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Jones Whyte Law Blog & News

The latest legal news, blogs and announcements from Jones Whyte Law.
Jones Whyte Law

Cohabiting couples – have parents helped with a deposit for your home?

Moving in together is an exciting time and couples are often caught up in the whirlwind of romance and playing ‘house’ without thinking about the financial implications for their future should the relationship breakdown.

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Jones Whyte Law

SEMINAR: Increase in Cohabitation and the difficulties arising in these specialist cases

Cohabitation Seminar: Thursday 23rd May, Glasgow

For many people, marriage is seen as old-fashioned and doesn’t work within today’s society. More and more couples are reluctant to get married in order to keep their finances separate, and therefore we are seeing a huge increase in cohabitation. However many of these couples are unaware that cohabiting could have major consequences if the relationship ends, with the possibility of a financial claim if they split.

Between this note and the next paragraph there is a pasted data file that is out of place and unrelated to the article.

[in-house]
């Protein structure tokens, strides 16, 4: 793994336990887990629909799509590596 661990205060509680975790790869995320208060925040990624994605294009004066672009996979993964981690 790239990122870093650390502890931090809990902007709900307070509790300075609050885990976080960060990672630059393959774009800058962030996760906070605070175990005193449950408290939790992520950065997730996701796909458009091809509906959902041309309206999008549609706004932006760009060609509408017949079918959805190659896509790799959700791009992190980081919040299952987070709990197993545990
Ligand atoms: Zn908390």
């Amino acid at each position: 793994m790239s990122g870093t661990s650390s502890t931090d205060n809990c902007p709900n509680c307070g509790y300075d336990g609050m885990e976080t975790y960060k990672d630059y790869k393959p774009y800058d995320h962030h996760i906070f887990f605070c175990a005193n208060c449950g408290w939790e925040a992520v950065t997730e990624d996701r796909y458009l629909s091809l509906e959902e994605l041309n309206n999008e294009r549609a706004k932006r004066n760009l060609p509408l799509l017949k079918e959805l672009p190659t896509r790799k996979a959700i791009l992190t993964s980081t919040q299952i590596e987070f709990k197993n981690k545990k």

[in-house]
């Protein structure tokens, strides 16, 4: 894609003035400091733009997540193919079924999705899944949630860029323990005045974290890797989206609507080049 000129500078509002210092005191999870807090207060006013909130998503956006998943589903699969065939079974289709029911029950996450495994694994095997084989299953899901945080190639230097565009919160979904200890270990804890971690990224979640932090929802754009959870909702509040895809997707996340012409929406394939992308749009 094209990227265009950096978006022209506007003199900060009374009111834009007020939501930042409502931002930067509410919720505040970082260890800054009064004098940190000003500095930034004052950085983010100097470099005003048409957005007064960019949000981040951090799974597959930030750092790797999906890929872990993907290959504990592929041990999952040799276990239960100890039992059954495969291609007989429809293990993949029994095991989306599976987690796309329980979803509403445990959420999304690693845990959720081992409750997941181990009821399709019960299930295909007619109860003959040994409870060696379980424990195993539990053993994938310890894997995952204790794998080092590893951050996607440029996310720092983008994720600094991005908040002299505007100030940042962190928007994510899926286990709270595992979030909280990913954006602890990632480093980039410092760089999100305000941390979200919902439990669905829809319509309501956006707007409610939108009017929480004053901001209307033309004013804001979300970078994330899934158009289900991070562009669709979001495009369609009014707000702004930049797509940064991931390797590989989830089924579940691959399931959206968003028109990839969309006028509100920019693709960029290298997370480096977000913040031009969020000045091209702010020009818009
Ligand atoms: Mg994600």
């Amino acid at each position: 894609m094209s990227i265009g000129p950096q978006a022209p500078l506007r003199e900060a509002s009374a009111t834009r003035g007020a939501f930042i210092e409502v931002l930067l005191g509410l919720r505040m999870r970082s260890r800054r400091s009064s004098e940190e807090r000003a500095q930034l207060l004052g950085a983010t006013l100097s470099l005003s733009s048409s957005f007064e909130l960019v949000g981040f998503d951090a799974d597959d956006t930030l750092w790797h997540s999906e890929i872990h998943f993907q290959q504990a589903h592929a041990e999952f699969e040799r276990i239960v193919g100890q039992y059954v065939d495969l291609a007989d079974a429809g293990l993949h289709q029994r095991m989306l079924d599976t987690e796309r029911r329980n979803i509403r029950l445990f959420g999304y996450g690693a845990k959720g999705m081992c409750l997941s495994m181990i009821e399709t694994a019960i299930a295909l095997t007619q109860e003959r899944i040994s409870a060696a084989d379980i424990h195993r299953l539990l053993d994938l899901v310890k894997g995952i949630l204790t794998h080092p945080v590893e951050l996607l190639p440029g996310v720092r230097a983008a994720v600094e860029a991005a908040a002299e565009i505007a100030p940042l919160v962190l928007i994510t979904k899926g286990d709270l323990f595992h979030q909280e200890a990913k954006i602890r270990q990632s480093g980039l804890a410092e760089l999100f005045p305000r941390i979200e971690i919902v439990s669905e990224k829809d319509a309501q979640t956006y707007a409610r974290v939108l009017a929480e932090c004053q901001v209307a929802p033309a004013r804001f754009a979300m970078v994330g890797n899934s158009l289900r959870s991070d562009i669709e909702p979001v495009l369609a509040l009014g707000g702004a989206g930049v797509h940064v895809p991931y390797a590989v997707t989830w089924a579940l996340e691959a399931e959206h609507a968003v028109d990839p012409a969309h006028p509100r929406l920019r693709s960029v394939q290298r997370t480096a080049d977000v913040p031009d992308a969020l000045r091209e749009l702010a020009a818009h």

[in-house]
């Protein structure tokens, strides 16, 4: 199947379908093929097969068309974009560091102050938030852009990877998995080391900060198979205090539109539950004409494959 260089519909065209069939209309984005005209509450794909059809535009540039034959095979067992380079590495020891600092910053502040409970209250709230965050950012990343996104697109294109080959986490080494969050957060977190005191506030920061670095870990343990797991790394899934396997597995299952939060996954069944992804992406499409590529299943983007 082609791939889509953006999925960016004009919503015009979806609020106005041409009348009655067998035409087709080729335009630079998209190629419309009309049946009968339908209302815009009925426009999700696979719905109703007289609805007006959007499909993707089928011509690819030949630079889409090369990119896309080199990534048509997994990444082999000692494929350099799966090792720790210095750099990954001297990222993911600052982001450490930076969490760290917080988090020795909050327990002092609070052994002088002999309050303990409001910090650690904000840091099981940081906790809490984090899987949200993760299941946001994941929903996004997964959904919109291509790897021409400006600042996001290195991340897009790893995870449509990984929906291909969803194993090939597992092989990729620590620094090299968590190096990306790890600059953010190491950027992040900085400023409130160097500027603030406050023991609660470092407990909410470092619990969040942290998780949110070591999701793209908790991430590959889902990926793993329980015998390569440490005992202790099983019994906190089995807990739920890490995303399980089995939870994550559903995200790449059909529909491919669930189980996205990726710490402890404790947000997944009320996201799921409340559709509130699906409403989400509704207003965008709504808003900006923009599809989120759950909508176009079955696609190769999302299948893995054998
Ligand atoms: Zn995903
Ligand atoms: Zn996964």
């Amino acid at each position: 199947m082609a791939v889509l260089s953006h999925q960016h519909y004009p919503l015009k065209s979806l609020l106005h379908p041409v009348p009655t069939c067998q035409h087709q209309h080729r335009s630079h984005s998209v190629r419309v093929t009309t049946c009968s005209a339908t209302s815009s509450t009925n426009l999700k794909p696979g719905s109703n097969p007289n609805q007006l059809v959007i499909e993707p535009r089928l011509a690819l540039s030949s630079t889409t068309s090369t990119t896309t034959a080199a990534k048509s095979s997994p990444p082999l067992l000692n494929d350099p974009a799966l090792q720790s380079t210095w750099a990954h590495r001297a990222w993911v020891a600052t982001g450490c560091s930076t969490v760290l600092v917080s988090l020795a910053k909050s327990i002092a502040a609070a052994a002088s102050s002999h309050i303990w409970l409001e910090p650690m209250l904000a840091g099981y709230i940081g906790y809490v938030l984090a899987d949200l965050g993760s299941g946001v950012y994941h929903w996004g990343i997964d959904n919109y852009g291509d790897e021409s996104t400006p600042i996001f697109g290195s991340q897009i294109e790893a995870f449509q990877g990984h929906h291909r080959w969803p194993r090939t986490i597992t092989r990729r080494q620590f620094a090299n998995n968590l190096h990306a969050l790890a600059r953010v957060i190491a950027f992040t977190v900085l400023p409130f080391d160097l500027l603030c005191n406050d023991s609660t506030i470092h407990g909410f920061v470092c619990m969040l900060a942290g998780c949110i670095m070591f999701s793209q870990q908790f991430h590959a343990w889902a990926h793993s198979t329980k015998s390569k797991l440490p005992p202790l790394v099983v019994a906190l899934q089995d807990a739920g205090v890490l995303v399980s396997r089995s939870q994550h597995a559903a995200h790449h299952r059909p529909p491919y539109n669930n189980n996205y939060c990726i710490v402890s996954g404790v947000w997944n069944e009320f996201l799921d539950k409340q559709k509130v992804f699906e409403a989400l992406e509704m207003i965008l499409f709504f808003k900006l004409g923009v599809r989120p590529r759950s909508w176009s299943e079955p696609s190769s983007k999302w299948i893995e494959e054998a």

At this seminar, aimed at legal professionals, Jones Whyte family law experts, along with renowned family law Advocate Kirsty Malcolm, will discuss the Family Law (Scotland) Act 2006 and examine some of the difficulties arising in cohabitation cases and the consequences of not understanding this complex legal situation.

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Jones Whyte Law

Moving in together – can you sleep easy without a cohabitation agreement?

With increases in interest rates, uncertainty over the political future of the country, and struggles raising a hefty deposit for a mortgage, it seems like a no-brainer for many couples to move in together before considering marriage.

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Jones Whyte Law

Scottish Government Consults on Family Law Review

The Scottish Government has launched a consultation over proposals to modernise family law in Scotland

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Jones Whyte Law

Court Rules on Possible Human Rights Violations in Child Residence Cases

The European Court of Human Rights was recently called upon to decide whether there had been breaches of human rights in two different sets of proceedings for child residence orders, both of which originated in Russia. It has now given its judgments, and found there was a violation in one of the cases but not in the other. 

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